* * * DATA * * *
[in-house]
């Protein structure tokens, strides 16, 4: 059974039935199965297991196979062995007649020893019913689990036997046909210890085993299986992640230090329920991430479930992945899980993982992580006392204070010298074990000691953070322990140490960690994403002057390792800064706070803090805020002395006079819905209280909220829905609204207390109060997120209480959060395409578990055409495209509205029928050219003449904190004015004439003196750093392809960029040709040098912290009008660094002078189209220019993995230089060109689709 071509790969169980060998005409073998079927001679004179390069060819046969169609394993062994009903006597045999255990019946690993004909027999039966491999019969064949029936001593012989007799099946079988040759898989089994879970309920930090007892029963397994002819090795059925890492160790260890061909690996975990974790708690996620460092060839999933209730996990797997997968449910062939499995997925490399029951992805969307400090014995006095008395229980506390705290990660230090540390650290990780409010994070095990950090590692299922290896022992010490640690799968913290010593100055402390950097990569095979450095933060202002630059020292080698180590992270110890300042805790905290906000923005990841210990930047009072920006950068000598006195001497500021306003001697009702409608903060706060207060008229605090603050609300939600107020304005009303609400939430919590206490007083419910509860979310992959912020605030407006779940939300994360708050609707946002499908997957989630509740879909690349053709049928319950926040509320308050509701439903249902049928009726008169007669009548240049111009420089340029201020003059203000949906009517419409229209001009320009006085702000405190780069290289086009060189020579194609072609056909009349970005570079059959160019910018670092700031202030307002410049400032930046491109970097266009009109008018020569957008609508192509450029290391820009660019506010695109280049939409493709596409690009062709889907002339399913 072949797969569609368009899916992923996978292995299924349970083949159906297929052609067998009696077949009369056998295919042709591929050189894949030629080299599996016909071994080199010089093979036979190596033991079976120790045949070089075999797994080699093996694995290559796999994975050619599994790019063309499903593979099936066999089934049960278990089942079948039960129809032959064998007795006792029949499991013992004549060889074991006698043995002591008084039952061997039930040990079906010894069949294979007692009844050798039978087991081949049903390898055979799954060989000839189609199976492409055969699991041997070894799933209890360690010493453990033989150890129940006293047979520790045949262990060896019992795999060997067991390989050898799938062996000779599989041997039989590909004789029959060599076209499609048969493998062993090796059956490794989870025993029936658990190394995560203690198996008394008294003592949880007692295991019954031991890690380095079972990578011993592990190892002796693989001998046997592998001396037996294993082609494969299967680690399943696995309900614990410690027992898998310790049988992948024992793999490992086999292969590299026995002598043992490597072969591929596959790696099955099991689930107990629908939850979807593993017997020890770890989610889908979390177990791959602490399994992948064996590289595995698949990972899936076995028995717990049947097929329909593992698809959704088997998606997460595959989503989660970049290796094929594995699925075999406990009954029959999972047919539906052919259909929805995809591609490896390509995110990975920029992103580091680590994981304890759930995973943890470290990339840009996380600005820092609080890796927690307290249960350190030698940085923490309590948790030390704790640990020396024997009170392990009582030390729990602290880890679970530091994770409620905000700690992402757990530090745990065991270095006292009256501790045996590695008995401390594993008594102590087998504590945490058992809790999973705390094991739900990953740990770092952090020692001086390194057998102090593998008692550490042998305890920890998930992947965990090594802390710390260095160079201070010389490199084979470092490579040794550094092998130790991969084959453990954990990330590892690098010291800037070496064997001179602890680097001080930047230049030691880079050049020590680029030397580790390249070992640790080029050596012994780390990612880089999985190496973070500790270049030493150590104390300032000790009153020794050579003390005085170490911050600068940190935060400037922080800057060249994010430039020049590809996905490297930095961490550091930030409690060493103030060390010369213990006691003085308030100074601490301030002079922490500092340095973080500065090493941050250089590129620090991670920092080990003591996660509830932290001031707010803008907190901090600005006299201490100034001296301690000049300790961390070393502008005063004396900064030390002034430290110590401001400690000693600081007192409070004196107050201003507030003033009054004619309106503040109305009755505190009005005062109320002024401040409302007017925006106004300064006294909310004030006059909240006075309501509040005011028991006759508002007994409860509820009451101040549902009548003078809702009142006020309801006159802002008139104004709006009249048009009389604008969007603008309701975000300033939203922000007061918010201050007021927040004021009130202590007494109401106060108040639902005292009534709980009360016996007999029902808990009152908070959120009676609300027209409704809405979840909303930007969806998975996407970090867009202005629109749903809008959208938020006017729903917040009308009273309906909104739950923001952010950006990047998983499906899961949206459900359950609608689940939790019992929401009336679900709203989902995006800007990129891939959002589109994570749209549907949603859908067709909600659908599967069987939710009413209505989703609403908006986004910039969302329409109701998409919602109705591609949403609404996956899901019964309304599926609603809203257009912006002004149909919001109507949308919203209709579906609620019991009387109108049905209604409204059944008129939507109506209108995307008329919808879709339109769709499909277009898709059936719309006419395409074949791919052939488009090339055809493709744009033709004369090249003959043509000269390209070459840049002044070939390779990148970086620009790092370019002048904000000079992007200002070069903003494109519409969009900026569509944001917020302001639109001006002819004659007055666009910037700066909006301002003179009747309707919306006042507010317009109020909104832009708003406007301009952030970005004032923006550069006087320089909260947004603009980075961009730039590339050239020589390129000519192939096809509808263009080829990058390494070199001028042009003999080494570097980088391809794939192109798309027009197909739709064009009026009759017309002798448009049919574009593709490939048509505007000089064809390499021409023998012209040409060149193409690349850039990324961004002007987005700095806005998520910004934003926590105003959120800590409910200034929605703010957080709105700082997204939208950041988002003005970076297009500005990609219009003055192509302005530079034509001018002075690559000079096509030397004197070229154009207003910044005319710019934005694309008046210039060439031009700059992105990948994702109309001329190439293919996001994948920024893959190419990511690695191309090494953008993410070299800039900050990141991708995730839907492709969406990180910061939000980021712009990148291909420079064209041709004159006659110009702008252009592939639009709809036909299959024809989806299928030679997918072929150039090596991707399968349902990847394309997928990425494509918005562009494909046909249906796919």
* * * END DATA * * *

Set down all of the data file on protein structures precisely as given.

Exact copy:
[in-house]
């Protein structure tokens, strides 16, 4: 059974039935199965297991196979062995007649020893019913689990036997046909210890085993299986992640230090329920991430479930992945899980993982992580006392204070010298074990000691953070322990140490960690994403002057390792800064706070803090805020002395006079819905209280909220829905609204207390109060997120209480959060395409578990055409495209509205029928050219003449904190004015004439003196750093392809960029040709040098912290009008660094002078189209220019993995230089060109689709 071509790969169980060998005409073998079927001679004179390069060819046969169609394993062994009903006597045999255990019946690993004909027999039966491999019969064949029936001593012989007799099946079988040759898989089994879970309920930090007892029963397994002819090795059925890492160790260890061909690996975990974790708690996620460092060839999933209730996990797997997968449910062939499995997925490399029951992805969307400090014995006095008395229980506390705290990660230090540390650290990780409010994070095990950090590692299922290896022992010490640690799968913290010593100055402390950097990569095979450095933060202002630059020292080698180590992270110890300042805790905290906000923005990841210990930047009072920006950068000598006195001497500021306003001697009702409608903060706060207060008229605090603050609300939600107020304005009303609400939430919590206490007083419910509860979310992959912020605030407006779940939300994360708050609707946002499908997957989630509740879909690349053709049928319950926040509320308050509701439903249902049928009726008169007669009548240049111009420089340029201020003059203000949906009517419409229209001009320009006085702000405190780069290289086009060189020579194609072609056909009349970005570079059959160019910018670092700031202030307002410049400032930046491109970097266009009109008018020569957008609508192509450029290391820009660019506010695109280049939409493709596409690009062709889907002339399913 072949797969569609368009899916992923996978292995299924349970083949159906297929052609067998009696077949009369056998295919042709591929050189894949030629080299599996016909071994080199010089093979036979190596033991079976120790045949070089075999797994080699093996694995290559796999994975050619599994790019063309499903593979099936066999089934049960278990089942079948039960129809032959064998007795006792029949499991013992004549060889074991006698043995002591008084039952061997039930040990079906010894069949294979007692009844050798039978087991081949049903390898055979799954060989000839189609199976492409055969699991041997070894799933209890360690010493453990033989150890129940006293047979520790045949262990060896019992795999060997067991390989050898799938062996000779599989041997039989590909004789029959060599076209499609048969493998062993090796059956490794989870025993029936658990190394995560203690198996008394008294003592949880007692295991019954031991890690380095079972990578011993592990190892002796693989001998046997592998001396037996294993082609494969299967680690399943696995309900614990410690027992898998310790049988992948024992793999490992086999292969590299026995002598043992490597072969591929596959790696099955099991689930107990629908939850979807593993017997020890770890989610889908979390177990791959602490399994992948064996590289595995698949990972899936076995028995717990049947097929329909593992698809959704088997998606997460595959989503989660970049290796094929594995699925075999406990009954029959999972047919539906052919259909929805995809591609490896390509995110990975920029992103580091680590994981304890759930995973943890470290990339840009996380600005820092609080890796927690307290249960350190030698940085923490309590948790030390704790640990020396024997009170392990009582030390729990602290880890679970530091994770409620905000700690992402757990530090745990065991270095006292009256501790045996590695008995401390594993008594102590087998504590945490058992809790999973705390094991739900990953740990770092952090020692001086390194057998102090593998008692550490042998305890920890998930992947965990090594802390710390260095160079201070010389490199084979470092490579040794550094092998130790991969084959453990954990990330590892690098010291800037070496064997001179602890680097001080930047230049030691880079050049020590680029030397580790390249070992640790080029050596012994780390990612880089999985190496973070500790270049030493150590104390300032000790009153020794050579003390005085170490911050600068940190935060400037922080800057060249994010430039020049590809996905490297930095961490550091930030409690060493103030060390010369213990006691003085308030100074601490301030002079922490500092340095973080500065090493941050250089590129620090991670920092080990003591996660509830932290001031707010803008907190901090600005006299201490100034001296301690000049300790961390070393502008005063004396900064030390002034430290110590401001400690000693600081007192409070004196107050201003507030003033009054004619309106503040109305009755505190009005005062109320002024401040409302007017925006106004300064006294909310004030006059909240006075309501509040005011028991006759508002007994409860509820009451101040549902009548003078809702009142006020309801006159802002008139104004709006009249048009009389604008969007603008309701975000300033939203922000007061918010201050007021927040004021009130202590007494109401106060108040639902005292009534709980009360016996007999029902808990009152908070959120009676609300027209409704809405979840909303930007969806998975996407970090867009202005629109749903809008959208938020006017729903917040009308009273309906909104739950923001952010950006990047998983499906899961949206459900359950609608689940939790019992929401009336679900709203989902995006800007990129891939959002589109994570749209549907949603859908067709909600659908599967069987939710009413209505989703609403908006986004910039969302329409109701998409919602109705591609949403609404996956899901019964309304599926609603809203257009912006002004149909919001109507949308919203209709579906609620019991009387109108049905209604409204059944008129939507109506209108995307008329919808879709339109769709499909277009898709059936719309006419395409074949791919052939488009090339055809493709744009033709004369090249003959043509000269390209070459840049002044070939390779990148970086620009790092370019002048904000000079992007200002070069903003494109519409969009900026569509944001917020302001639109001006002819004659007055666009910037700066909006301002003179009747309707919306006042507010317009109020909104832009708003406007301009952030970005004032923006550069006087320089909260947004603009980075961009730039590339050239020589390129000519192939096809509808263009080829990058390494070199001028042009003999080494570097980088391809794939192109798309027009197909739709064009009026009759017309002798448009049919574009593709490939048509505007000089064809390499021409023998012209040409060149193409690349850039990324961004002007987005700095806005998520910004934003926590105003959120800590409910200034929605703010957080709105700082997204939208950041988002003005970076297009500005990609219009003055192509302005530079034509001018002075690559000079096509030397004197070229154009207003910044005319710019934005694309008046210039060439031009700059992105990948994702109309001329190439293919996001994948920024893959190419990511690695191309090494953008993410070299800039900050990141991708995730839907492709969406990180910061939000980021712009990148291909420079064209041709004159006659110009702008252009592939639009709809036909299959024809989806299928030679997918072929150039090596991707399968349902990847394309997928990425494509918005562009494909046909249906796919």